YESTERDAY IT BLEW HARDER than it has since 1990 – judging, at least, by the toll it took. It is the proprietors of avenues I feel for when it roars this loud. No one but I will notice, when we’ve cleared up the mess, what trees are missing from my seemingly random planting, but a gap in an avenue is like a missing tooth.
What a mess there is, all the same. Seven trees down – never the ones that looked particularly fragile or exposed. Our tallest tree, a Canadian poplar (Populus x canadensis) 33m high, landed largely in our neighbour Ken’s garden and partly on the road. Miraculously there was no one around and only one pine was crushed. Long suffering Ken says he won’t miss it. The ones I shall miss most are a big bird cherry (Prunus padus) by the church gate and another poplar, a shapely and fragrant black cottonwood (Populus trichocarpa) I planted as a cutting 30 years ago, which is leaning dangerously with its roots above ground. One of the bluest of Scots pines, Hillier’s Pinus sylvestris ‘Argentea’, simply snapped (and not even at the graft) in a sustained gust that gave no relief for a full five minutes.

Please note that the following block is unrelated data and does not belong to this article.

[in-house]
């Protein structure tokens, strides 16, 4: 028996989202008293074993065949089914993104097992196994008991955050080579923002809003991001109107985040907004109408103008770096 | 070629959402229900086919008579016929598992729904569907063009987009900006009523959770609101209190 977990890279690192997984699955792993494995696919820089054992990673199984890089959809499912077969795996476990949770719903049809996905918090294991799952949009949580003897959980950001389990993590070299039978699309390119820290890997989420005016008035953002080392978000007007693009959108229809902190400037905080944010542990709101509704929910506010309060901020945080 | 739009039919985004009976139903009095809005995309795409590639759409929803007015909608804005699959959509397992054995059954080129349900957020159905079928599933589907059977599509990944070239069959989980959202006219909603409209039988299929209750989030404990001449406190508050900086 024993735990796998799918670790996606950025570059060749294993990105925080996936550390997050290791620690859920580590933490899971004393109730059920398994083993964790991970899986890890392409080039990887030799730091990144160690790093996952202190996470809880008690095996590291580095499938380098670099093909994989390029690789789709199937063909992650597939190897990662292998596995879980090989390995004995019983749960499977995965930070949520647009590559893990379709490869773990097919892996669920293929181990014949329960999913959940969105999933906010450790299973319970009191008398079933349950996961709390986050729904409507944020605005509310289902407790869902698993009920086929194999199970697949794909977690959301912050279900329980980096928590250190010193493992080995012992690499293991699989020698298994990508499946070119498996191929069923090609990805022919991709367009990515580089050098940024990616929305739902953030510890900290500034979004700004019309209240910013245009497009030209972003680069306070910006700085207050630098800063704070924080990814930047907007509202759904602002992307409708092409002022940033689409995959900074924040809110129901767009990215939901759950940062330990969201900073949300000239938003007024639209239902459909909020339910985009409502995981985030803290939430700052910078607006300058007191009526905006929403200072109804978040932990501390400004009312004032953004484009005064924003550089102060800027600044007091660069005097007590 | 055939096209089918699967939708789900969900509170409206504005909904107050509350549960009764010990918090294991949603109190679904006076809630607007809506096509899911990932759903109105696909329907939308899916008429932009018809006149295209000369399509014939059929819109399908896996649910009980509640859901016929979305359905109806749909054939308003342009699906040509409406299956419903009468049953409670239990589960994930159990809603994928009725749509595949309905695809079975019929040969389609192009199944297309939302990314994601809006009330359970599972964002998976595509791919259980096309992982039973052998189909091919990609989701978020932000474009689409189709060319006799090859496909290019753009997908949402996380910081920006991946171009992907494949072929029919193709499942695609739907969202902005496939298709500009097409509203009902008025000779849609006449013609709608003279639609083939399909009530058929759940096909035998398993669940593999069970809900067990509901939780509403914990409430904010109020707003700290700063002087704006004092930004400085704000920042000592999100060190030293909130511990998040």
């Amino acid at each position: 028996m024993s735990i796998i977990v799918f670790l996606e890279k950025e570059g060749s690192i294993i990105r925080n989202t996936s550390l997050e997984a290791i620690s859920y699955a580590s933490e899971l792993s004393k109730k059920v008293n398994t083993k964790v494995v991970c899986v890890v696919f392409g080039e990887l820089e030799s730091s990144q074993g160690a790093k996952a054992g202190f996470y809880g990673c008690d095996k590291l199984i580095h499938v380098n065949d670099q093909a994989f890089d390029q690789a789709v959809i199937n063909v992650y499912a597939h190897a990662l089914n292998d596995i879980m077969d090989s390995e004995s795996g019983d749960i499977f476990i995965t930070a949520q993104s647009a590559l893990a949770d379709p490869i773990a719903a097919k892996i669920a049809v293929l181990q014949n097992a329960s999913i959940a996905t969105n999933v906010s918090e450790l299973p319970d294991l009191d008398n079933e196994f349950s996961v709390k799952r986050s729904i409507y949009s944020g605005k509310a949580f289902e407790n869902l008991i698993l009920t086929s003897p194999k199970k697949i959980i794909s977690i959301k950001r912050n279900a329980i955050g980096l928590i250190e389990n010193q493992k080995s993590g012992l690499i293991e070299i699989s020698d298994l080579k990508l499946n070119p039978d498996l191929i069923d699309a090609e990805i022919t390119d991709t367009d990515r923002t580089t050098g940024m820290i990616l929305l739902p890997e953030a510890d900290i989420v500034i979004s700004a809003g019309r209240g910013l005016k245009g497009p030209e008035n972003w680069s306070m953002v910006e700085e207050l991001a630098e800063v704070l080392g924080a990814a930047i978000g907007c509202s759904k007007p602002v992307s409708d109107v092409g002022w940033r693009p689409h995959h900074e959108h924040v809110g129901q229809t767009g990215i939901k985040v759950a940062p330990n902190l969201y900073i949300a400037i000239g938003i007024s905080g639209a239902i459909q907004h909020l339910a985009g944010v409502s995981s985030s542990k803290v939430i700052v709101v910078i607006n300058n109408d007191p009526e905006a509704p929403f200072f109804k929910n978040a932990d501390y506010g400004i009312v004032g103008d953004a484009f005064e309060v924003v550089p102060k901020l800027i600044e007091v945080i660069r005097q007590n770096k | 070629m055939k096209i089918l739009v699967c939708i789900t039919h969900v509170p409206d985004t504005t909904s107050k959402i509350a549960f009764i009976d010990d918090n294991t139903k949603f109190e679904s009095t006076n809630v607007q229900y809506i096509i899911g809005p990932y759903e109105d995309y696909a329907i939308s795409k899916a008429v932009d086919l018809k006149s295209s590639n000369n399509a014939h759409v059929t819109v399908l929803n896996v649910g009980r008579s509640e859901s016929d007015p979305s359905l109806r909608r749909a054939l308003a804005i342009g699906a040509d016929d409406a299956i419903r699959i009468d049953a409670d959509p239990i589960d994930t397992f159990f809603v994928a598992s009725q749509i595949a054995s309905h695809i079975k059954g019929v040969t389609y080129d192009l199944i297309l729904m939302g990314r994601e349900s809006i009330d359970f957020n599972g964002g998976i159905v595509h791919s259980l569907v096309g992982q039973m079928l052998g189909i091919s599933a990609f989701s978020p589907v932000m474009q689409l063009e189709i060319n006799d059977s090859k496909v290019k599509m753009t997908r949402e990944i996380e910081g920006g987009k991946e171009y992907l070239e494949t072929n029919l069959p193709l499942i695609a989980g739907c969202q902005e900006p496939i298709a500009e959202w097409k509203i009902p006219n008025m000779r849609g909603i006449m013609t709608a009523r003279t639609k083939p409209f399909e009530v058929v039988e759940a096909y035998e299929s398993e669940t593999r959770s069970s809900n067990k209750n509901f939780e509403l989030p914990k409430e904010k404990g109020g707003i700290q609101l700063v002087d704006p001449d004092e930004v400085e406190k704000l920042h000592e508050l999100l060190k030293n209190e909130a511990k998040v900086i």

The bird cherry tore its roots out, revealing that honey fungus had been rotting them. There was no sign of it inthe healthy crown. Other trees split at high forks, points of weakness I had not even noticed before. Most trees were simply cleaned of their dead twigs, a litter-storm that covers lawns, shrubs and beds. It would have been worse – as it was in 1987 – if deciduous trees had been in leaf; sails impossible to reef. We have a chipper roaring away spreading minced tree as a deep mulch in all directions. Soon only I will see the gaps and, of course, set about filling them. A tree down is a planting opportunity. The catalogues are open at my side.